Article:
One of the “big guns” of European private equity, BC Partners, will this year embark on a fundraising process that will be keenly followed by industry observers. Much attention has been paid to the firm in the past 12 months, for both good and not-so-good reasons, and this year’s marketing process – likely to kick off in the “latter part” of 2010, according to a source close to the firm – will show how LPs feel the firm has performed through the crisis.
The planned fund launch carries many features that are fast becoming hallmarks of post-crisis private equity fundraising. For one thing, the firm is not planning to up its fund size; it intends to raise a similar amount of capital for its next fund as it did for Fund VIII, which closed on €5.8 billion in May 2005. The firm is also looking beyond its historic LP base – 90 percent of which is accounted for by US and European institutions – to tap new investors in the Middle East and Asia.
Foxtons: Marginal influence on returns, says BC
BC has recorded several victories in the last year that it will no doubt be keen to underline to LPs. It agreed one of 2009’s most eye-catching exits in November with the sale of Unitymedia, a German cable television provider it co-owned with Apollo, to US media group Liberty Global for €3.5 billion. The deal is set to generate an internal rate of return of around 40 percent, a source close to the process told sister website PrivateEquityOnline at the time.
The firm also made significant inroads into the US market, making its first two investments in the country: a $350 million injection into New York-listed office supplies business Office Depot and the secondary buyout of secondary education provider ATI Enterprises, bought from a consortium including The Riverside Company and Primus Capital. These and other investments contributed to the fact that the firm has now deployed €1.3 billion since the collapse of Lehman Brothers in September 2008.
BC’s most recent investment, however, caps off a year-long process the firm will most likely consider to have been an unwelcome distraction. In late December the firm injected nearly £50 million (€57 million; $82 million) of fresh equity into estate agent Foxtons as the conclusion to a lengthy capital restructuring, the outcome of which saw BC’s stake in the company reduced from a controlling majority to a minority stake. Foxtons’ lenders – Bank of America and Mizuho – between them now own the majority of the equity, although BC remains the largest individual shareholder.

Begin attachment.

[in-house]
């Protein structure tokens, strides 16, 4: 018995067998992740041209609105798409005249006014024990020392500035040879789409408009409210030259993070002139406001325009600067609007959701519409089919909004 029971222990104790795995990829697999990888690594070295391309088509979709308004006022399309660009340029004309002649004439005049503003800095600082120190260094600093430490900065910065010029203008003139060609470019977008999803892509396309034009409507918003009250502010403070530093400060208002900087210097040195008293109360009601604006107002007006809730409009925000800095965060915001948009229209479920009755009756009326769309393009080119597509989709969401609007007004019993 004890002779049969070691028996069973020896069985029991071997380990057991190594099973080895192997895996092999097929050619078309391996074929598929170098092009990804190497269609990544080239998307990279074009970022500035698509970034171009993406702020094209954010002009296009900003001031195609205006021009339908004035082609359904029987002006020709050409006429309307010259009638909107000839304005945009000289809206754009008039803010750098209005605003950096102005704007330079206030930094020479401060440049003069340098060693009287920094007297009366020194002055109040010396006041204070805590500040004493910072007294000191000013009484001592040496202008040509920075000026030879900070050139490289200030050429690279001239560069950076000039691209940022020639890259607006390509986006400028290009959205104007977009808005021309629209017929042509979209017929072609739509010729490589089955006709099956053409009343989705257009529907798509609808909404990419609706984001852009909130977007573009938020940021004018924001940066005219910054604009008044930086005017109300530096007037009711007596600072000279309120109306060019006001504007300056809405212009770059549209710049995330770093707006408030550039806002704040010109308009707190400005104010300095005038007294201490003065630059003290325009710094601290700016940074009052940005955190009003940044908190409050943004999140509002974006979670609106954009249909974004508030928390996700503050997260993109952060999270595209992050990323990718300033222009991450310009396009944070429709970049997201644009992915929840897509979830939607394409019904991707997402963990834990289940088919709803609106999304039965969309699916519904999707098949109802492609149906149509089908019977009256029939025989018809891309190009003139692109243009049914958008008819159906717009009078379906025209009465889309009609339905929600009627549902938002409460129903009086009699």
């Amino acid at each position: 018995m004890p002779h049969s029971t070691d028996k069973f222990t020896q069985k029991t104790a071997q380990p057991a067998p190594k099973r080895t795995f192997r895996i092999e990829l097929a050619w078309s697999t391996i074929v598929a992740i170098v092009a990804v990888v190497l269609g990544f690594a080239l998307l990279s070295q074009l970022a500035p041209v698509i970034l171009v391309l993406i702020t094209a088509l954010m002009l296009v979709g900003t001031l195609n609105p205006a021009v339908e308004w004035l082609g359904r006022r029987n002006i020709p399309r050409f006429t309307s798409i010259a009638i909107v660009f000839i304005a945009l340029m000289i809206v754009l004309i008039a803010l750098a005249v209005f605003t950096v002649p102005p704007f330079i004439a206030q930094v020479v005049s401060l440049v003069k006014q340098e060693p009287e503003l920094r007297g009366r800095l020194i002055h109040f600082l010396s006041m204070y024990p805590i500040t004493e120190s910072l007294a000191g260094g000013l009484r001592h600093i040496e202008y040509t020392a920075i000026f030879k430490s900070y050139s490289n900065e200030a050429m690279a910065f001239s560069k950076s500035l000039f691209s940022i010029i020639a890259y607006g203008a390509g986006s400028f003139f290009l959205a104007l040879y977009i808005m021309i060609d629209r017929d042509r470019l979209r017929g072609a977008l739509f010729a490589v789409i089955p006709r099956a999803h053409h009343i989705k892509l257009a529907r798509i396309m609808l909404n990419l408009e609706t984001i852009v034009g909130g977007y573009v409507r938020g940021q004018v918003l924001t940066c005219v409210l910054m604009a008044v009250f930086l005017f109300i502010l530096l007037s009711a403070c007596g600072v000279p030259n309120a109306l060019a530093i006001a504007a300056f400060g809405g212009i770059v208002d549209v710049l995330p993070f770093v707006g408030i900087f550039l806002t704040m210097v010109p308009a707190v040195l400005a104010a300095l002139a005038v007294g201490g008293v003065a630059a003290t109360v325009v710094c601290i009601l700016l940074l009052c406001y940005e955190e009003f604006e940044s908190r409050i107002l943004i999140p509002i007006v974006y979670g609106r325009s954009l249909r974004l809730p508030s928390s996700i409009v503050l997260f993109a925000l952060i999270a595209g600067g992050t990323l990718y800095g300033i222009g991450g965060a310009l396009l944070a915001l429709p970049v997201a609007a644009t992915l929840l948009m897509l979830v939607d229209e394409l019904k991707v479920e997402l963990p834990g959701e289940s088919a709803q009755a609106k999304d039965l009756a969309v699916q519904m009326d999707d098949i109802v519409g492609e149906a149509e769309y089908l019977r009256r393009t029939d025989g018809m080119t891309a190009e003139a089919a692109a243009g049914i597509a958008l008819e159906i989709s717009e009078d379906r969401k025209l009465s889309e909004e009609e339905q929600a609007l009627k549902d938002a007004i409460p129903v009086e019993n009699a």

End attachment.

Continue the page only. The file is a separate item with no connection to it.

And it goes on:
Foxtons is a highly recognisable brand in the UK; the logo adorns shop fronts, for-sale signs and the company’s omnipresent BMW Minis throughout London. As a result the difficulties faced by the investment have been widely publicised. One secondaries investor described the investment as making BC Partners look “foolish”. The firm has, however, taken pains to point out that the initial investment in Foxtons accounted for just a little over 1 percent of the equity from Fund VIII, and hence would not have a significant impact on fund performance.
With Foxtons seemingly out of the headlines for the near future, BC will focus on returning some more cash to investors. Among the portfolio companies understood to be being readied for IPO are Amadeus, a Spanish technology provider to the travel industry, and Medica, an operator of care homes in France and Italy. Some fresh realisations would certainly aid BC’s fundraising team – led by the ex-head of Goldman Sachs’ European financial sponsors group, Charlie Bott – as it starts in earnest to court LPs old and new.